Monday, April 7, 2014

Fairylicious / Tiffany Nicole Smith

Reviewed by: Sooz

Genre: Middle Grade

Approximate word count: 50-55,000 words

Kindle  US: YES  UK: YES  Nook: YES  Smashwords: NO  Paper: YES
Click on a YES above to go to appropriate page in Amazon, Barnes & Noble, or Smashwords store


Tiffany Nicole Smith is a teacher and writes for young adults. She lives in South Florida and enjoys horror, action and fantasy movies.

For more, visit the author’s website.


Bex Carter is a misunderstood sixth grader who can’t seem to do anything right. She still believes in fairies even though all of her friends have grown out of that phase. On her birthday, Bex wishes for fairies for her friends, but when they show up things don’t go exactly as she hoped.


The premise of Fairylicious intrigued me. A young girl wishes for fairies on her birthday, and her wish actually comes true. But there’s a problem – there is always a problem. The fairies are a bit off and every wish they grant comes true, but not in a perfect way one would expect from fairies.

Bex Carter, a sixth grader, is a likable character even if she constantly finds herself in trouble because she’s misunderstood. Her parents are out of the picture and their grandmother is raising her and her younger sister.

However, I felt there were some issues from the get go. Bex is a female athlete, the only one in her school, and her classmates, especially the popular girls, ridicule her for it. I dislike the idea that a girl can’t be athletic without it being an issue for others. Perhaps, I take this personally because I played sports and was on sports teams from middle school through college, but I never had an issue as Bex did in school, and I feel it portrays girls who want to be athletic in a bad light.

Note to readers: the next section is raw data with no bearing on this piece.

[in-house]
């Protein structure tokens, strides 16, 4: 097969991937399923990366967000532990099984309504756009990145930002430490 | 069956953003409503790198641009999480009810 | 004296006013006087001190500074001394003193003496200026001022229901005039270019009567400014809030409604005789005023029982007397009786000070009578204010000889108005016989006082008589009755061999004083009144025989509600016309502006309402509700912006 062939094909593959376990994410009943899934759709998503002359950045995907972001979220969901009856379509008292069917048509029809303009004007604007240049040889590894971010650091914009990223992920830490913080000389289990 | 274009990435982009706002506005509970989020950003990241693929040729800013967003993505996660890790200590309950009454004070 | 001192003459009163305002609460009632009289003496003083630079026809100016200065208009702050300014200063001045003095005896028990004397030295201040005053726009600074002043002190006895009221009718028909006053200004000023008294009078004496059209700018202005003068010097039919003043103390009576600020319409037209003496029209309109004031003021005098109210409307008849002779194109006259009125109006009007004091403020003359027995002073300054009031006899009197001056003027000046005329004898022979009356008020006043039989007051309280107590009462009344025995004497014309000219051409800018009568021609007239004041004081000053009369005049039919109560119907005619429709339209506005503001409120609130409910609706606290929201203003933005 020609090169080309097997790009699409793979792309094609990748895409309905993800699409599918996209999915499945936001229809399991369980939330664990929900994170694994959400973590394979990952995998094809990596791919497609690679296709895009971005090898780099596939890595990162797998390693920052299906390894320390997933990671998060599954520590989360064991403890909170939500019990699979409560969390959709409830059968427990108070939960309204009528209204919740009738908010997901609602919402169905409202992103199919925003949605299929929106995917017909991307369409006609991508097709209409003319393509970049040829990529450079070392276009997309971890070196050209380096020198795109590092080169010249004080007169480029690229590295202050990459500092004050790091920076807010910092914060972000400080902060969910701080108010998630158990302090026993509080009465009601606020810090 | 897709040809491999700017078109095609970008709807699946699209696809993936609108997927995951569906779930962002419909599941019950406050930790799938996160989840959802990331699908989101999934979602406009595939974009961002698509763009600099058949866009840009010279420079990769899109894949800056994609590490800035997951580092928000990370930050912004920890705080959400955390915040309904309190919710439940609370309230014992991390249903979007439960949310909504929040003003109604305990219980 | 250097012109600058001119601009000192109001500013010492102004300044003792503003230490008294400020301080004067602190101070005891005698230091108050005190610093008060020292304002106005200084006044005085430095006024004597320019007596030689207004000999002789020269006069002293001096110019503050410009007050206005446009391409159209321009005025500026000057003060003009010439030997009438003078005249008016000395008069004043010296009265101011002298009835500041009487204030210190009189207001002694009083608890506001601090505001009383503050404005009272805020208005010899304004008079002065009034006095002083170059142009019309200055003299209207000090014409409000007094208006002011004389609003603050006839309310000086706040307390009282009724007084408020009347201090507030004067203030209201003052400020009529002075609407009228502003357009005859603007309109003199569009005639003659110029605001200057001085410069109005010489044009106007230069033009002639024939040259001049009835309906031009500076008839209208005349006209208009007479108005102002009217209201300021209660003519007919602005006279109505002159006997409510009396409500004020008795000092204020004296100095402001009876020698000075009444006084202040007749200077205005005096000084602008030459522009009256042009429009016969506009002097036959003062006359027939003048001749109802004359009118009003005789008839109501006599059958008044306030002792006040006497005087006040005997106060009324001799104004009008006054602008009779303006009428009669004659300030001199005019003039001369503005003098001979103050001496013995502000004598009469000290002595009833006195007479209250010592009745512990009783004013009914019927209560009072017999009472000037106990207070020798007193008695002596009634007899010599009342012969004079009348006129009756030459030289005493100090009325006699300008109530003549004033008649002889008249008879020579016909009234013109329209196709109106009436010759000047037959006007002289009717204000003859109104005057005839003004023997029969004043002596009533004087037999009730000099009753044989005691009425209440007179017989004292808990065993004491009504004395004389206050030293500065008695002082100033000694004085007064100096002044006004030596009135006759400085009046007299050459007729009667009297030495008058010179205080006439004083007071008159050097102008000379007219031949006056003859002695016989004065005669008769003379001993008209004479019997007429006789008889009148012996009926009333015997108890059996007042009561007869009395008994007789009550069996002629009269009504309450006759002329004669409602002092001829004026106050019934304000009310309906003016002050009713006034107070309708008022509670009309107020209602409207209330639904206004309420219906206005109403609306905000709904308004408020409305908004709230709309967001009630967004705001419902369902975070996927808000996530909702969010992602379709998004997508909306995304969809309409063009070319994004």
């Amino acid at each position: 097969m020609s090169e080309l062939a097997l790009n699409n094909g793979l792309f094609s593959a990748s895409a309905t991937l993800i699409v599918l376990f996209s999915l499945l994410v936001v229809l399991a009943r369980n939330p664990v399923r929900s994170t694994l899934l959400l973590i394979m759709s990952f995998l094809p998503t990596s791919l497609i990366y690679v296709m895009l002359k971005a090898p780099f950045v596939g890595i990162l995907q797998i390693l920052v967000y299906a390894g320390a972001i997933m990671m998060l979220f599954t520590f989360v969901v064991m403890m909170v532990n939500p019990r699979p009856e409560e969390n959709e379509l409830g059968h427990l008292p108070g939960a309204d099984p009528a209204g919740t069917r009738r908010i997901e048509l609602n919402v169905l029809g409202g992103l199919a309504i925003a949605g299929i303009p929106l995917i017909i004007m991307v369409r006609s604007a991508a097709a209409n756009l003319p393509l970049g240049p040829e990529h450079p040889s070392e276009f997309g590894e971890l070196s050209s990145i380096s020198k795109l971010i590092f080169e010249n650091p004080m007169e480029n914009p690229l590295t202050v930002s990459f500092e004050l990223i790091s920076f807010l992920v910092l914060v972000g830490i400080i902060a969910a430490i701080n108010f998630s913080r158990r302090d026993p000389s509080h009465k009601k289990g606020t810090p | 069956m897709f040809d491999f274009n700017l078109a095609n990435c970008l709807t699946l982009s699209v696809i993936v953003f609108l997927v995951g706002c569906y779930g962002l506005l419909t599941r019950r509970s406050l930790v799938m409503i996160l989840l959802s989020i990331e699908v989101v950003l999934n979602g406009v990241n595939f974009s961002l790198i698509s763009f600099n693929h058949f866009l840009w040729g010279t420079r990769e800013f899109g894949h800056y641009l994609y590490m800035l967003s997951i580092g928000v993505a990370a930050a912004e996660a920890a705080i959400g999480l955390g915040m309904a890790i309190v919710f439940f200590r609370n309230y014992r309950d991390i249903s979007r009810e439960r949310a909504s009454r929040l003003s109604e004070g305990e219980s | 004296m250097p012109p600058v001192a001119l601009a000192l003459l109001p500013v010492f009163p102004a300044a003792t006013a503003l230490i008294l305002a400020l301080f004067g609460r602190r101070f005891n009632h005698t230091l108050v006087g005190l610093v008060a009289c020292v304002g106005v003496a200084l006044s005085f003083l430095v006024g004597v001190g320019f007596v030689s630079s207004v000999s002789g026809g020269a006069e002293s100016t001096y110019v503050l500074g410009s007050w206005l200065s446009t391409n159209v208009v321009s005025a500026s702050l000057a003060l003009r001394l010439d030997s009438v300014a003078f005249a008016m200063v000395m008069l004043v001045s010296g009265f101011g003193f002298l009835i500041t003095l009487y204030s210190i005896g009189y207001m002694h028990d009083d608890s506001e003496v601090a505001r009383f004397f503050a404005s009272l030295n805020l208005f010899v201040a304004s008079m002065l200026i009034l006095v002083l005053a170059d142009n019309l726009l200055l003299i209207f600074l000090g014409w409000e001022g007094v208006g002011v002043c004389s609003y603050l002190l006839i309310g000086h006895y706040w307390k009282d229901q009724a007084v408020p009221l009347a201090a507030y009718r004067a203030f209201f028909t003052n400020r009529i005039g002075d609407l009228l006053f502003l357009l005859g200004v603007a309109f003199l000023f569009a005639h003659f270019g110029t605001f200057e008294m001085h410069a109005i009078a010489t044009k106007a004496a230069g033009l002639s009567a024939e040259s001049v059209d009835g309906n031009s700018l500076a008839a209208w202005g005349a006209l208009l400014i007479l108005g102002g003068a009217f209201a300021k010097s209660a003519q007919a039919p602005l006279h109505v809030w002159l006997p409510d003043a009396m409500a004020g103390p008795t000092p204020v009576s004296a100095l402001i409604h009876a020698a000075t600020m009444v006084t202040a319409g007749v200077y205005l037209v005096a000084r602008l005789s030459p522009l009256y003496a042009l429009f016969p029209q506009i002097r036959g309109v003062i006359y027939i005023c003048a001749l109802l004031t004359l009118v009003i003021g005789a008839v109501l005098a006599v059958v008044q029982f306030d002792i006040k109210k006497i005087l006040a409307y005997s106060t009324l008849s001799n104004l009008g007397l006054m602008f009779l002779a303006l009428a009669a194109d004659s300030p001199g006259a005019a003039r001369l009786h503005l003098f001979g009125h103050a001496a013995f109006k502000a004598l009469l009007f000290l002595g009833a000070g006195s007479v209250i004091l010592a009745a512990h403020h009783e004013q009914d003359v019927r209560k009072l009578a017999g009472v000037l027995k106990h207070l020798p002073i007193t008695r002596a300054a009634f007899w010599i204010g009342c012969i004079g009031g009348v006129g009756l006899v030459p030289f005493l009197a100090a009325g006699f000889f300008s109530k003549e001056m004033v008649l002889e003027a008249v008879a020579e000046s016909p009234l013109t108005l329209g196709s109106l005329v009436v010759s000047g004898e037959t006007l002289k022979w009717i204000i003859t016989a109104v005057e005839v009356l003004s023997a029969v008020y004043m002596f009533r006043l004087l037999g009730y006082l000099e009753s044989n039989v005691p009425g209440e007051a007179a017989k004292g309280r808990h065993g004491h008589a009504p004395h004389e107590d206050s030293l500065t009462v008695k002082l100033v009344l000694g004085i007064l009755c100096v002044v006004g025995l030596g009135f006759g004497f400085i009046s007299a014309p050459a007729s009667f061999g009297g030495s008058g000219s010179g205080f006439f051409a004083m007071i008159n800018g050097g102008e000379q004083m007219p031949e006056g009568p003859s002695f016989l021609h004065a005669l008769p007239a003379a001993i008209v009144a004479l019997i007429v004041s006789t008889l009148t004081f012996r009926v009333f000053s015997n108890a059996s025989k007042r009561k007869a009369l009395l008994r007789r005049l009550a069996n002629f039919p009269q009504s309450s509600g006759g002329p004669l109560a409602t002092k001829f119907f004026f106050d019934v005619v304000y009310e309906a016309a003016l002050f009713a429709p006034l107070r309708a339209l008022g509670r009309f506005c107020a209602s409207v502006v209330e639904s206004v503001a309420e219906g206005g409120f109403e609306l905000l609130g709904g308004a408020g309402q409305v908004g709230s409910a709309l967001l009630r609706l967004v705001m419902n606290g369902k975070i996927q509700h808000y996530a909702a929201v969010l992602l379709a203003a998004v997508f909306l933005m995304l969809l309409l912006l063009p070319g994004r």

In addition, the fairy portion of the story started too late – 25 percent of the way into the book before they showed up – and the book’s ending fell flat compared to the rest of the story. I am not even sure the fairies were necessary to the story.

Fairylicious could have used a tightened storyline to make it flow better.

It was cute and did well at portraying attitudes of pre-teens. I also enjoyed the friendship between Bex and her friends.

I just felt very disappointed by the end.


This the first book in a series.

Format/Typo Issues:

The version I received didn’t have breaks in the right place and jumped from one section to the next without warning.

Rating: ***Three Stars

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